6 medical reasons for feeling tired. Any serious illness, especially painful ones, can make you tired. But some quite minor illnesses can also leave you feeling washed out. Here are 6 health conditions known to cause fatigue.
1. Coeliac disease
This is a type of food intolerance, where your body reacts badly when you eat gluten – a substance found in bread, cakes and cereals.
One in 100 people in the UK are affected, but research suggests up to 90% of them don't know they have the condition, according to patient group Coeliac UK.
Other symptoms of coeliac disease, apart from tiredness, are diarrhoea, anaemia and weight loss. Your GP can check if you have coeliac disease through a blood test.
One of the most common medical reasons for feeling constantly run down is iron deficiency anaemia. It affects around 1 in 20 men and postmenopausal women, but may be even more common in women who are still having periods.
Typically, you'll feel you can't be bothered to do anything, your muscles will feel heavy, and you'll get tired very quickly.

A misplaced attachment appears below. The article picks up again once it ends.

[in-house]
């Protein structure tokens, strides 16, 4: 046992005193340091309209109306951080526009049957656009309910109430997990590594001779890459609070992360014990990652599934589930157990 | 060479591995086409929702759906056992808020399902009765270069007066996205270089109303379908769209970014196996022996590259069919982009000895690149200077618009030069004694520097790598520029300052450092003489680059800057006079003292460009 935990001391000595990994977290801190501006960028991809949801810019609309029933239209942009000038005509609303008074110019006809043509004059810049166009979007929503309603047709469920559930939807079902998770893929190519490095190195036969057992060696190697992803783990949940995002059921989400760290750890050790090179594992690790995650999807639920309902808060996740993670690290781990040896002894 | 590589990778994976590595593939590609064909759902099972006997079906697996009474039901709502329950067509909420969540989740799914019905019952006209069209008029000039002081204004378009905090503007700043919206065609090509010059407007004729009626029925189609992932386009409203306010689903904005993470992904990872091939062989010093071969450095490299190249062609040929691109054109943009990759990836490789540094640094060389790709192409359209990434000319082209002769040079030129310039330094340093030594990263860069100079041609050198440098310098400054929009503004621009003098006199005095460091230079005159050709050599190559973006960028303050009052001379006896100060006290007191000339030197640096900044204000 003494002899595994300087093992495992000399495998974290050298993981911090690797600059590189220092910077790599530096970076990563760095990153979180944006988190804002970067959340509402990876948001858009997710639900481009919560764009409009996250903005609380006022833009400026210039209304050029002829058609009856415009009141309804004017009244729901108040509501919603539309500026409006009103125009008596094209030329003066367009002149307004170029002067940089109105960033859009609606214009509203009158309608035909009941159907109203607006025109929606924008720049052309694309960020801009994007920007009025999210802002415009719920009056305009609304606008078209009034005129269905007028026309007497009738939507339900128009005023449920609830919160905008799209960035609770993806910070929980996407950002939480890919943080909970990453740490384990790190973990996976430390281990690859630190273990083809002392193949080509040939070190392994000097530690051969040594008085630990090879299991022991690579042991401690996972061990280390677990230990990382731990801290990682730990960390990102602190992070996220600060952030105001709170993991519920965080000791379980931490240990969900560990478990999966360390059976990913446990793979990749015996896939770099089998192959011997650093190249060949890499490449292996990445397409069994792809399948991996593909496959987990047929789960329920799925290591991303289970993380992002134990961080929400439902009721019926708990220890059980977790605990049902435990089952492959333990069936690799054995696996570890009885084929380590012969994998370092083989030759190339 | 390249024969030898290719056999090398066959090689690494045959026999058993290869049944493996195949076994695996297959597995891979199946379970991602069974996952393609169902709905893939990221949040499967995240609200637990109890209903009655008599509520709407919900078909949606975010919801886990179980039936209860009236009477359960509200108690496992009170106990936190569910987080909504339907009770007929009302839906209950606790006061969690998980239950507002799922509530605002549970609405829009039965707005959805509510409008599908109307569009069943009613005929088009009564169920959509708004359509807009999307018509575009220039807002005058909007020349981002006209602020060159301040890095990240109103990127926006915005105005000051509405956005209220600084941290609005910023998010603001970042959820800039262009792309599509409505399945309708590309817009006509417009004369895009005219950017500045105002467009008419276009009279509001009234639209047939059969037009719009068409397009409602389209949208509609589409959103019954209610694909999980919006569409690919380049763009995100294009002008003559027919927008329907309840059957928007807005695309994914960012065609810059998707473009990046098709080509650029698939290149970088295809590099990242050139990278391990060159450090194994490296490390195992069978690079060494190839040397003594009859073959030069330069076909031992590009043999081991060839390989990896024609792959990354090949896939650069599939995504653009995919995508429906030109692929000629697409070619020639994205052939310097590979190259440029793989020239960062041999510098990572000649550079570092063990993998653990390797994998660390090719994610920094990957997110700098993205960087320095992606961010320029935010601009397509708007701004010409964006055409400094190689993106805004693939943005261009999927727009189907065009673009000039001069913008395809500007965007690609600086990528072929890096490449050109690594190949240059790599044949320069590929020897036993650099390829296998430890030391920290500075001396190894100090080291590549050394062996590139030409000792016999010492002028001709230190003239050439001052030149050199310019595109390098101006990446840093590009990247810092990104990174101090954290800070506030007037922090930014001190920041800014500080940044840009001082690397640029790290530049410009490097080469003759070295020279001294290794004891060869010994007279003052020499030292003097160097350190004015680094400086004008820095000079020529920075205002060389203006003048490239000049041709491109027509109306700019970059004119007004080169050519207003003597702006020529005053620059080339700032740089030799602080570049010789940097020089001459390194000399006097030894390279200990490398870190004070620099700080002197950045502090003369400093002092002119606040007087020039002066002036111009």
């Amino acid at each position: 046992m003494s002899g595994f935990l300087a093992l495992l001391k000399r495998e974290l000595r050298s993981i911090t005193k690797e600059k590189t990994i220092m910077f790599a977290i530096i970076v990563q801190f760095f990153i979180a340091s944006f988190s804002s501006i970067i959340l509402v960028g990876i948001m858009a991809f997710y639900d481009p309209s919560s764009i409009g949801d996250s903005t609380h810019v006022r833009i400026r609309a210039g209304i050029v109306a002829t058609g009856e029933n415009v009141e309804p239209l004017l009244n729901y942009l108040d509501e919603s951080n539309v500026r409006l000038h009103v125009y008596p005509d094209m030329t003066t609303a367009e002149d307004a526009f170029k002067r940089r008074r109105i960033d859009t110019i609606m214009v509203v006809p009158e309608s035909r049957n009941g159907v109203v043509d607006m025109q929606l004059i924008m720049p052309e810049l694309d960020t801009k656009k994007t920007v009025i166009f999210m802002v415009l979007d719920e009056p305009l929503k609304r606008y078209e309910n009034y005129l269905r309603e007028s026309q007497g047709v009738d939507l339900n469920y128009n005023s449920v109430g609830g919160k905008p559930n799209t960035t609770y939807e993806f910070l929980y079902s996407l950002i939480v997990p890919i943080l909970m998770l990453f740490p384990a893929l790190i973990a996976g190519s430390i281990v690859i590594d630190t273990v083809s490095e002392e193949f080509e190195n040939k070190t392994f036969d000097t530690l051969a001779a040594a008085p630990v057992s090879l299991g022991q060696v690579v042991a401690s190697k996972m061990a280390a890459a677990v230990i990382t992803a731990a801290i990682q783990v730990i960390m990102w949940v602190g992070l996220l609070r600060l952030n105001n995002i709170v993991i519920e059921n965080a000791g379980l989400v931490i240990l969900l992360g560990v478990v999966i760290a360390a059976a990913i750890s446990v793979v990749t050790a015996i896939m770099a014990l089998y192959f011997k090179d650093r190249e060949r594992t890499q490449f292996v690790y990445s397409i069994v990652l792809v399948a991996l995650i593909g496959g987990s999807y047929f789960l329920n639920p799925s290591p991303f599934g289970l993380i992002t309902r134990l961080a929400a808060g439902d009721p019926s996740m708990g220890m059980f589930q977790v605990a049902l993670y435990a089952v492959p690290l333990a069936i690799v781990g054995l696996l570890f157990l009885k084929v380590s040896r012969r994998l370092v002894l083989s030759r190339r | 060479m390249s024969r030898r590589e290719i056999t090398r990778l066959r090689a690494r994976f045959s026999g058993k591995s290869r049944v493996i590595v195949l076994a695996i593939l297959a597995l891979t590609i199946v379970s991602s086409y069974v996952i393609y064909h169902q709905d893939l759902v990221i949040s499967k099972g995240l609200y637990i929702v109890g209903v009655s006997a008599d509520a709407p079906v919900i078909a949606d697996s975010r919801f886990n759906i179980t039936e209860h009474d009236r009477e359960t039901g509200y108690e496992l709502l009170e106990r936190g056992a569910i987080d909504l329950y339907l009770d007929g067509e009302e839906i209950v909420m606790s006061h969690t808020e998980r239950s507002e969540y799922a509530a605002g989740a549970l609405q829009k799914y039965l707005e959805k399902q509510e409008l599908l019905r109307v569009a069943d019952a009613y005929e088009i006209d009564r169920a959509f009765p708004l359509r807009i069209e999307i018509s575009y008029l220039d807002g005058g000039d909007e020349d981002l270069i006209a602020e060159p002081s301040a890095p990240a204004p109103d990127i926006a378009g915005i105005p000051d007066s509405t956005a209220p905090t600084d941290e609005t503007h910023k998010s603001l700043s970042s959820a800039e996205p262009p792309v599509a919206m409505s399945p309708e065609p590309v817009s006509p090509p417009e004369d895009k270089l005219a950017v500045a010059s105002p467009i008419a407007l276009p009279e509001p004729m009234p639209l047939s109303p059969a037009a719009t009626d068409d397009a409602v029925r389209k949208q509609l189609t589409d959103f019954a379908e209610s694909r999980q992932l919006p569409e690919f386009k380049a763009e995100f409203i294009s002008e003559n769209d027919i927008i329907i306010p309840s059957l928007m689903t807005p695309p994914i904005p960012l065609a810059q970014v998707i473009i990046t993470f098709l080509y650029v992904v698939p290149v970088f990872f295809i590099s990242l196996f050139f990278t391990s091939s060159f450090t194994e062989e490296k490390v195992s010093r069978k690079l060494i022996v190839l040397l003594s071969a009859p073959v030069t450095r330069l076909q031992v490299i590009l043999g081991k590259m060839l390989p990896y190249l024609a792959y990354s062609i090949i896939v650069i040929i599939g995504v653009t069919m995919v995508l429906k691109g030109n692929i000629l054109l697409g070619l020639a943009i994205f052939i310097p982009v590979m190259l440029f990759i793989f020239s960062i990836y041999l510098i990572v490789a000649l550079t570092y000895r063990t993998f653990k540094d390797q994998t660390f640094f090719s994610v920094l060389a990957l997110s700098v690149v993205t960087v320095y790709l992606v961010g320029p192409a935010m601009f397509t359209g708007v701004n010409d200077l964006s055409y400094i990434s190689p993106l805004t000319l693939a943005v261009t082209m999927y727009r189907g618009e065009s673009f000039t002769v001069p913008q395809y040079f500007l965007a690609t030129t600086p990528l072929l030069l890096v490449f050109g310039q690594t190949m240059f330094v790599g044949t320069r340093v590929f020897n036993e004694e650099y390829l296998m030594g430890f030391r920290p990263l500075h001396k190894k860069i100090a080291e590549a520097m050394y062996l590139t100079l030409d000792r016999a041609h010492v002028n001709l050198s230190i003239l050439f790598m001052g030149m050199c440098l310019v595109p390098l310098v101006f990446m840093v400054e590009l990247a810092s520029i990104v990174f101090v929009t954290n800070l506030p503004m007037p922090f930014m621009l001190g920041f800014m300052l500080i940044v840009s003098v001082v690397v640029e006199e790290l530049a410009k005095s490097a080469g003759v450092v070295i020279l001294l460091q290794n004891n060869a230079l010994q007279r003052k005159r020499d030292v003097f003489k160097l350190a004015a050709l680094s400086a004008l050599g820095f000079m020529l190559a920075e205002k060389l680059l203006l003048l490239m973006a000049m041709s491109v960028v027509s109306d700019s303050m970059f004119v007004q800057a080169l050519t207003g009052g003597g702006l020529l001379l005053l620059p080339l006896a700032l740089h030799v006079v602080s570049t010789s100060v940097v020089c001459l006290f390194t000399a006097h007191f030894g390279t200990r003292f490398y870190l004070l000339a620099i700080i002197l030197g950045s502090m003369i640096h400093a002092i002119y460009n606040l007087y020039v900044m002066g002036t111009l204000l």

Women with heavy periods and pregnant women are especially prone to anaemia.
3. Chronic fatigue syndrome
Chronic fatigue syndrome (myalgic encephalomyelitis, or ME) is a severe and disabling tiredness that goes on for at least six months. There are usually other symptoms, such as a sore throat, muscle or joint pain, and headache.
4. Sleep apnoea
Sleep apnoea is a condition where your throat narrows or closes during sleep and repeatedly interrupts your breathing.
This results in bad snoring and a drop in your blood's oxygen levels. The difficulty in breathing means you wake up often in the night and feel exhausted the next day.
It's most common in overweight middle-aged men. Drinking alcohol and smoking makes it worse.
5. Underactive thyroid
An underactive thyroid gland means you have too little thyroid hormone (thyroxine) in your body. This makes you feel tired.
You're also likely to put on weight and have aching muscles. It's most common in women and happens more often as you get older.
Your GP can diagnose an underactive thyroid by taking a blood test.
One of the main symptoms of diabetes, a long-term condition caused by too much sugar in the blood, is feeling very tired. The other key symptoms are feeling very thirsty, going to the toilet a lot, and weight loss. Your GP can diagnose diabetes with a blood test.